How can you help someone deal with anxiety? If you are like most Americans, someone you love suffers from anxiety-and you want to be as helpful as you can.
First remember that anxiety is not a flaw or a fault. It’s a normal feature of being human. Anxiety is designed to protect and, for the most part, that’s what it does. If you get a feeling that you’re at risk or in danger (of any kind), it is thanks to anxiety doing its job. Of course, it is possible for anxiety to become chronic and/or disproportionate. This is often the indicator start of an anxiety disorder.
Since anxiety disorders are common, there is a reasonable chance that you know someone struggling with such an issue. If so, you may be wondering how you can help them.
What You Can Do Daily to Help Someone Deal with Anxiety
Talk to Them About It — But Not All the Time
It’s really important to let them know you’re there to learn and help. Let them know you can relate and that the lines of communication are open. Stay in touch. Check-in often. But… you don’t have to always ask about their anxiety. Follow their lead. If they need to vent, be available. If the conversation is flowing naturally in other directions, however, there is no need to redirect it.
Don’t Try to “Cure” Them
This may sound silly and obvious. But it’s not unusual for friends to think they’re helping by pressuring someone with anxiety into situations. Someone with social anxiety, for example, does not need anyone to force them into conversations with strangers. Your friend probably already has a therapist. They don’t need unsolicited advice or support elsewhere.
Directly Ask What They Need From You
You don’t have to guess about how to help someone deal with anxiety. It’s o.k. to ask what a person with anxiety needs. You can just ask. Let them know you’re there for them. Ask for input as to what you can do to be supportive. When they share their preferences, listen respectfully to be sure you understand their needs.
Consult your nearest search engine and learn whatever you can learn about anxiety disorders, e.g.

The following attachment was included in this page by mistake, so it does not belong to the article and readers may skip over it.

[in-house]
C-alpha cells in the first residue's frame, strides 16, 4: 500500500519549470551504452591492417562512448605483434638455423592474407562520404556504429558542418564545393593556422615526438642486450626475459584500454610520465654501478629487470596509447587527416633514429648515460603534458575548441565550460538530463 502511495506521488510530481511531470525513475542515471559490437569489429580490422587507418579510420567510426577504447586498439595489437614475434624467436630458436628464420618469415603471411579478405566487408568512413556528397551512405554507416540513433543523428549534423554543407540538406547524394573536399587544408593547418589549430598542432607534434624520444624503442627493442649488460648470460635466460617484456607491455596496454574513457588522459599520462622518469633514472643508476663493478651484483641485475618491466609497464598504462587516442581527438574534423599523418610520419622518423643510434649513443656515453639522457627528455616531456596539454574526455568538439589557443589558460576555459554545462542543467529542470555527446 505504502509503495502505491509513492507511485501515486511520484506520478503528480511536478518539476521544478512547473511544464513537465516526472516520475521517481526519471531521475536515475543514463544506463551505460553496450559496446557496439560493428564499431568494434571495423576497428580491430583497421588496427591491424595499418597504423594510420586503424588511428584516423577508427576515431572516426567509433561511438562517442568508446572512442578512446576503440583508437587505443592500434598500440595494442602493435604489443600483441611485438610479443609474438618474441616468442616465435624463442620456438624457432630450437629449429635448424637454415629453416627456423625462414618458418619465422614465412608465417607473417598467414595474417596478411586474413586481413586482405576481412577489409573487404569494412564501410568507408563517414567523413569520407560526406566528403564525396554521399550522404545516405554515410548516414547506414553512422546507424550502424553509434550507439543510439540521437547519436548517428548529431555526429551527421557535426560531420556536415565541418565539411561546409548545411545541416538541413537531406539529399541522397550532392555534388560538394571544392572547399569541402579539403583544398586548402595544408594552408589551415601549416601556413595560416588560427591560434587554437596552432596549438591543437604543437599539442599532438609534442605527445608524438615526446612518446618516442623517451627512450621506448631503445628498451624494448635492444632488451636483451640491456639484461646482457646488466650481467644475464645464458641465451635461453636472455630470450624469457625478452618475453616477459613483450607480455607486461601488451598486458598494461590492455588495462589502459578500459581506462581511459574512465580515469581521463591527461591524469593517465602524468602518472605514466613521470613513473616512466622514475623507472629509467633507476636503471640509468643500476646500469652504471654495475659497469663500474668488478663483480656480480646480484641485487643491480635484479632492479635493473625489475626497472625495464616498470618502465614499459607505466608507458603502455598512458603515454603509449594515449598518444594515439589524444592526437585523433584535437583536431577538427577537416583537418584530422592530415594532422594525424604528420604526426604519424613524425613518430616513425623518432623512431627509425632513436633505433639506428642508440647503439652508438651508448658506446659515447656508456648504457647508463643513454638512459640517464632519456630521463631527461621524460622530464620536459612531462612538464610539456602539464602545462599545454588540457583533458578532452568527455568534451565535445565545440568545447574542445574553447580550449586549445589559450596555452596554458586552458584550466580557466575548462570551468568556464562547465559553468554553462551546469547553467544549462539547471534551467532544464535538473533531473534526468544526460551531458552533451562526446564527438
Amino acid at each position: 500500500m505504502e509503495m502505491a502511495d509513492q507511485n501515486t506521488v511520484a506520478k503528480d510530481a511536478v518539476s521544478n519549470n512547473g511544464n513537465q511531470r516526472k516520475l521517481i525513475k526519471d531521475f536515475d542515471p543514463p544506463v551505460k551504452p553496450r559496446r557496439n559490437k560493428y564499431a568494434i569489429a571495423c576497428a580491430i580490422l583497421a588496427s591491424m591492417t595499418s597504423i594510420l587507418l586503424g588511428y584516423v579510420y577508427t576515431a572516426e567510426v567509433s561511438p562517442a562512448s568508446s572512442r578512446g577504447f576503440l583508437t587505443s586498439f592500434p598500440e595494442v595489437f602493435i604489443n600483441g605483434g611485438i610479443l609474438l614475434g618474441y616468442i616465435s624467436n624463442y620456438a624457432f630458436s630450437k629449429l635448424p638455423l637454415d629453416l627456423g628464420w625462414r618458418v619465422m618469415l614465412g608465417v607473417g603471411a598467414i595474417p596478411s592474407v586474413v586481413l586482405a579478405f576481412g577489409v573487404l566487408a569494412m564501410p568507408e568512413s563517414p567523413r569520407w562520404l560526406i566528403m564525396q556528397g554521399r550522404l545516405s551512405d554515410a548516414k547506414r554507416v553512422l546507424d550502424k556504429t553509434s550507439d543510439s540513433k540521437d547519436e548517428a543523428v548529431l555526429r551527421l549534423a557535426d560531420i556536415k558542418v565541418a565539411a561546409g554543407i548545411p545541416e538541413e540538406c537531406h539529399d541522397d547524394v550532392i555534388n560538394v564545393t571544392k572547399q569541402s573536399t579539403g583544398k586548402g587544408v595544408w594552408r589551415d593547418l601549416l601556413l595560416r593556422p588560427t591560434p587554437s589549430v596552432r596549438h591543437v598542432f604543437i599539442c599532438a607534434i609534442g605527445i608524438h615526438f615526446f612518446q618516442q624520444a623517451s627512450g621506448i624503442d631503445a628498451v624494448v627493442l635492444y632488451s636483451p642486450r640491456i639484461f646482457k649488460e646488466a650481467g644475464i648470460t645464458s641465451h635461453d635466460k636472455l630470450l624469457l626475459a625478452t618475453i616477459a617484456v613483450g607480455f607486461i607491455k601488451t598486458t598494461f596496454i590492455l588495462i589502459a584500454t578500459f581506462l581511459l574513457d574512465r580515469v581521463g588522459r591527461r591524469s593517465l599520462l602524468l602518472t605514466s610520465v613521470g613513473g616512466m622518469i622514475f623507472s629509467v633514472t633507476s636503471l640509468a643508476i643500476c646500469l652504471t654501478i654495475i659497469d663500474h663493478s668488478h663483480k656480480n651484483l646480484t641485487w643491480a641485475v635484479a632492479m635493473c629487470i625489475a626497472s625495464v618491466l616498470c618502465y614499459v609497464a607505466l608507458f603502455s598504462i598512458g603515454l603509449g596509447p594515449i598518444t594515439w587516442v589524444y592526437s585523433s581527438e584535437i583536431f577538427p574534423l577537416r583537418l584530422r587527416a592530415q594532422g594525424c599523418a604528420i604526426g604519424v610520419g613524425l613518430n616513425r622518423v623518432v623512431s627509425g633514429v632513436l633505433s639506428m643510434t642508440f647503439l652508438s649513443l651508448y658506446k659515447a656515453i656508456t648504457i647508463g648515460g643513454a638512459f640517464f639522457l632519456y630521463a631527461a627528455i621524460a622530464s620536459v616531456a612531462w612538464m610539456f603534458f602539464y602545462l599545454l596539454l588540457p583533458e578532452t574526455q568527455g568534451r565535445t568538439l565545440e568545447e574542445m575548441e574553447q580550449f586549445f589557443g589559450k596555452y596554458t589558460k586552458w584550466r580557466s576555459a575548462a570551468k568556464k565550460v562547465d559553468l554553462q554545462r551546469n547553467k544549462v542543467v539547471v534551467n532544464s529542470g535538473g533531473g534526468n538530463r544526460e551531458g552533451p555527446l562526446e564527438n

- Different types
- Treatment options
- How it impacts people differently
- Signs to look for
Its means a lot when you demonstrate that you are willing to take the initiative to be aware and informed.
Recognize the Difference Between Supporting and Enabling
Someone with anxiety may, for example, display behaviors like avoidance or social withdrawal. They may request that you join them in such actions. To do so is not supportive. When you support someone, it’s not about trying to force the world to conform to their needs. That would be called enabling. You are not here to make excuses for the person with anxiety. Rather, you want to be by their side during times that feel challenging. Remember, if you want to help someone deal with anxiety, you can’t coddle them.
To Help Someone Deal With Anxiety, Practice Your Own Self-Care
If a loved one is dealing with anxiety, it can be difficult for you, too. You may feel exhausted, frustrated, confused, and worried. Such a scenario requires balance. You must take care of yourself. Practicing daily self-care is an ideal way to show self-love. Some elements to consider:
- Regular sleep patterns
- Daily exercise and physical activity
- Healthy eating choices
- Stress management and relaxation techniques
- Getting some relaxing social time
Your commitment to self-care helps you. It also positions you to be better able to support others.
Help Them Find Guidance
Someone with an anxiety disorder is well-advised to seek out a mental health professional. As their friend, partner, or family member, you can do them a big favor by supporting this decision. Help them find a therapist. Be ready to hear about their sessions (if they choose to share). Remind them that there is no shame in being anxious or in seeking help. If you want to learn more about this process, please read more about anxiety therapy and let’s connect for a free consultation.